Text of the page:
The last nine months here in St. Louis, Missouri have changed our lives irrevocably. It is still too soon to begin to explain in everyday words how we feel about what transpired last August, and what continues to transpire, between police and residents of the city I love so deeply. We are still in shock. We are still in mourning. Police are still killing our young Black citizens.
We have tried to go to sleep to the sounds of police helicopters buzzing over our neighborhoods as they keep an overly watchful eye over peaceful protestors. We are furious that we keep having to preface “protestor” by making sure you know that we are peaceful.
We have tried to live our normal lives, do laundry, go to the grocery store, and read our homework all while somehow simultaneously processing trauma. And that is what we are still having to name: trauma. Sometimes, when we talk deeply about what is occurring, our voices stick in our throats and we realize that we skipped past the hurt to get to some semblance of normalcy. We have to get by.
We have tried to discuss our problems openly as people all over the world have critiqued our missteps. Since we are afraid to make mistakes, since we are unwilling to create safe spaces where we can be wrong and be hurt and say dumb stuff, so many of us have given up on the conversation. “Ferguson fatigue,” a term coined by a member of the Ferguson Commission itself, is real and is taking effect.
During mid-August of last year, scores of mostly White Christians called, emailed and Facebook-messaged from all over the country wanting to help. The version of help they were usually wanting to bring, however, looked like a standard American “mission team,” a group of folks with enough money and time to spend a few days on a short-term trip to Ferguson to hopefully staunch the bleeding. They wanted to clean up streets after protests, pass out water bottles and take guided tours of the Canfield Green Apartments. They purported to address hundreds of years of systematized, racist oppression by making sandwiches. This is no longer acceptable. We need a new theology of White allyship.
As Wesleyans, we know that personal and social holiness can build upon each other, that time in one’s prayer closet informs how one loves one’s neighbors, which then informs how one returns to one’s prayer closet, and so on. It is in the midst of this praxis of externally acting and internally praying that we should begin to construct this new theology. If we are not living out what we pray, and not praying about how we live, we are misunderstanding this core dynamic of discipleship. We cannot simply believe our way to a day when Black lives matter. We must actively pursue it. This is what we mean when we pray for the Kin(g)dom to come. We are solemnly asking God to create an earth where every single day is woven through with joyful Jubilee.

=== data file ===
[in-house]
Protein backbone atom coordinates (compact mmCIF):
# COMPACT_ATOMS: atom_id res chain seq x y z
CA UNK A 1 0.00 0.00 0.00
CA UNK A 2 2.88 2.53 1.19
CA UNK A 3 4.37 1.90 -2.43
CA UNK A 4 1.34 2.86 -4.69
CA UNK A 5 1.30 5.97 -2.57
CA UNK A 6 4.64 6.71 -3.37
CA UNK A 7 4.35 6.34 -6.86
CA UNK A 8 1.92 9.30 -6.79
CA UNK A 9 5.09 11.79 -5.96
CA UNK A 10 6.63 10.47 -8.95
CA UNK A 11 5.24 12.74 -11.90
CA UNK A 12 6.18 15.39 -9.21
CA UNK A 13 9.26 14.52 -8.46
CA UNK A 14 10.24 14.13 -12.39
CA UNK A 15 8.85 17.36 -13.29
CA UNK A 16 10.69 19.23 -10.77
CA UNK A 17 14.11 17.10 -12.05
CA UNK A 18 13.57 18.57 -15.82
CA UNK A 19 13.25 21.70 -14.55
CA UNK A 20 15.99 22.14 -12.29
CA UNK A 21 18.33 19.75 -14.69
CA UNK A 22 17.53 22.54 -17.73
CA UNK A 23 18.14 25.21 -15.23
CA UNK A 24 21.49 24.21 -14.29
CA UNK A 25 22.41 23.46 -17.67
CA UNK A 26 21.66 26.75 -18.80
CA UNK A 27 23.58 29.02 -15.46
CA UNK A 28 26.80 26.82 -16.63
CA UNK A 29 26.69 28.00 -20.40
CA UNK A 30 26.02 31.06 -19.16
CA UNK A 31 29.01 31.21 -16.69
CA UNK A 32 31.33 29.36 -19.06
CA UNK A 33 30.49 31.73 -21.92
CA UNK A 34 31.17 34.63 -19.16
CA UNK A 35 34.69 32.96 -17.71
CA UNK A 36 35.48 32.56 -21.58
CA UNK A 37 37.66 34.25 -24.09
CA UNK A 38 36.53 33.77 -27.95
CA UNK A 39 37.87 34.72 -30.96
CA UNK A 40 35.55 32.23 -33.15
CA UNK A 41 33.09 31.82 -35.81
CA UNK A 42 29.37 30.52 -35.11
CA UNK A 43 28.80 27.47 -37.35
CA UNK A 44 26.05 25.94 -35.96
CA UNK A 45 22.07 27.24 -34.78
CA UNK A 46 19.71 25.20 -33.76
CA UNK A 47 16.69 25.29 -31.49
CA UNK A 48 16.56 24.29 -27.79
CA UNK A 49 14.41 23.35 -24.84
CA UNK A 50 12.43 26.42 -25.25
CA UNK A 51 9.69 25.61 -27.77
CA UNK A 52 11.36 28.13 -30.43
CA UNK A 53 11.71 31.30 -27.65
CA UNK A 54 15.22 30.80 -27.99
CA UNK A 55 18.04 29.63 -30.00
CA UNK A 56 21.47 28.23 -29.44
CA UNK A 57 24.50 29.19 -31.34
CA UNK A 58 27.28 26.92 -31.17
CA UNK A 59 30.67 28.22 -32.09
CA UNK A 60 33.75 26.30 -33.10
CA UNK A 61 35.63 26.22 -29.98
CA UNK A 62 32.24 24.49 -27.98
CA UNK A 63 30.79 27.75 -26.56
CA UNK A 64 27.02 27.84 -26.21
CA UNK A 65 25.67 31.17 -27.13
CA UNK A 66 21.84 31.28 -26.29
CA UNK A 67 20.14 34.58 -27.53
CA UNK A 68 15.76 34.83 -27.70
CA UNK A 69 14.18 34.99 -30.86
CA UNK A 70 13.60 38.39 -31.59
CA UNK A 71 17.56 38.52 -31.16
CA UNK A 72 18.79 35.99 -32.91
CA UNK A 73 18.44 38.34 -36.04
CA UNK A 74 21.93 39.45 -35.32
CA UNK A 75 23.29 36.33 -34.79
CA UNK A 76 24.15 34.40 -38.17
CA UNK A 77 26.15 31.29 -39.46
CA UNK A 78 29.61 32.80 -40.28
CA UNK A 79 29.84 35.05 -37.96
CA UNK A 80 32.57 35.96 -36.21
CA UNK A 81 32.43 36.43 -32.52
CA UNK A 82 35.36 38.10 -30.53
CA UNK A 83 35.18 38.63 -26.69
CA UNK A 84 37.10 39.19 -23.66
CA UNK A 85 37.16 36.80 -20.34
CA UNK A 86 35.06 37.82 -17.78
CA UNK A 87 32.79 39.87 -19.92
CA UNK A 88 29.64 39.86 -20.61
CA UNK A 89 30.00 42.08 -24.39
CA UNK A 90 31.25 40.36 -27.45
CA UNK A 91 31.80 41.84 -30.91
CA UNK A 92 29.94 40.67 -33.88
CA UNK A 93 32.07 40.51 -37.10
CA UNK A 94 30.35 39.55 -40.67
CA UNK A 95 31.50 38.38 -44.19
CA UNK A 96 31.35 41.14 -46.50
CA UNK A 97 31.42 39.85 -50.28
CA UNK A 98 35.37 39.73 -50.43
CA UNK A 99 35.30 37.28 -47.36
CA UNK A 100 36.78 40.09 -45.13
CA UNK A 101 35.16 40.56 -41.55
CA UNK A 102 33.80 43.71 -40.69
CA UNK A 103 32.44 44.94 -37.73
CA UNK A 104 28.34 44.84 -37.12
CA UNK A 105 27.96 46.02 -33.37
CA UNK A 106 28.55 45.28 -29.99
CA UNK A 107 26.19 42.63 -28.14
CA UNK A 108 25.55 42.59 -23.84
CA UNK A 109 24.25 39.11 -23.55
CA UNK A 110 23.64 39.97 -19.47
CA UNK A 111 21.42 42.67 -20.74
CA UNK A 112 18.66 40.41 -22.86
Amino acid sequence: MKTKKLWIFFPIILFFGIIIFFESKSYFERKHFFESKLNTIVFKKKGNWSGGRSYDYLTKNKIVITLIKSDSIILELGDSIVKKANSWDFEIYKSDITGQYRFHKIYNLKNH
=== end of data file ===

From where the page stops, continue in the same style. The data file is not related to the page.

Once we can establish this dynamic, we must come to some painful realizations about our missiology and how much destruction it has wrought and continues to work, specifically in our United States landscape. The reason those mission teams could justify their short-term mission has much to do with White privilege. If there is something that needs fixing, White people have been accustomed to being able to fix it.
However, one repeated request I have heard from Black leadership in our ongoing protest movement is that White folks have much work to do within White spaces (For a helpful primer, search Twitter for the hashtag #whitefolkwork.). Dismantling the insidious powers that continue to birth situations where White officers can murder young Black women and men with no consequences will take more than a few days off with a group of teenagers in a church van. The first step, fellow White people, is introspection, conversation and repentance. Talk to other White people about privilege. Listen to Black people about their own lack of privilege. This is not about us. This is about God and about our neighbors.
Once we can practice our true discipleship dynamic and come to some honest realizations about our harmful missiology, then we can begin to examine our basic theological tenets about God, Jesus, the Holy Spirit, the church and humanity. In doing so, we would be forced to return to square one. We have been living out so many religious beliefs poisoned by White supremacy for so long that we no longer see the poison. This is what privilege does. We are like fish who have been swimming around blissfully for so many years in the fishbowl we own that we forget we are moving through water.
Nonetheless, we must not let the task ahead of us intimidate us. To be sure, it is gargantuan and it will take time, longer than any of us will be comfortable with. Our job as people of the Way is not to give up hope. We are not allowed to be hopeless. Our God is a God who speaks into a tomb and says, “There is life here.” Our God is a God who takes an everyday Bible meeting where Luther’s preface to Romans is being read aloud and starts a revival movement by strangely warming a heart. Our God is a God who sees our shrugged shoulders at the disproportionate deaths of young Black women and men and says, “Black lives matter.”
Let us commit to a new theology of White allyship.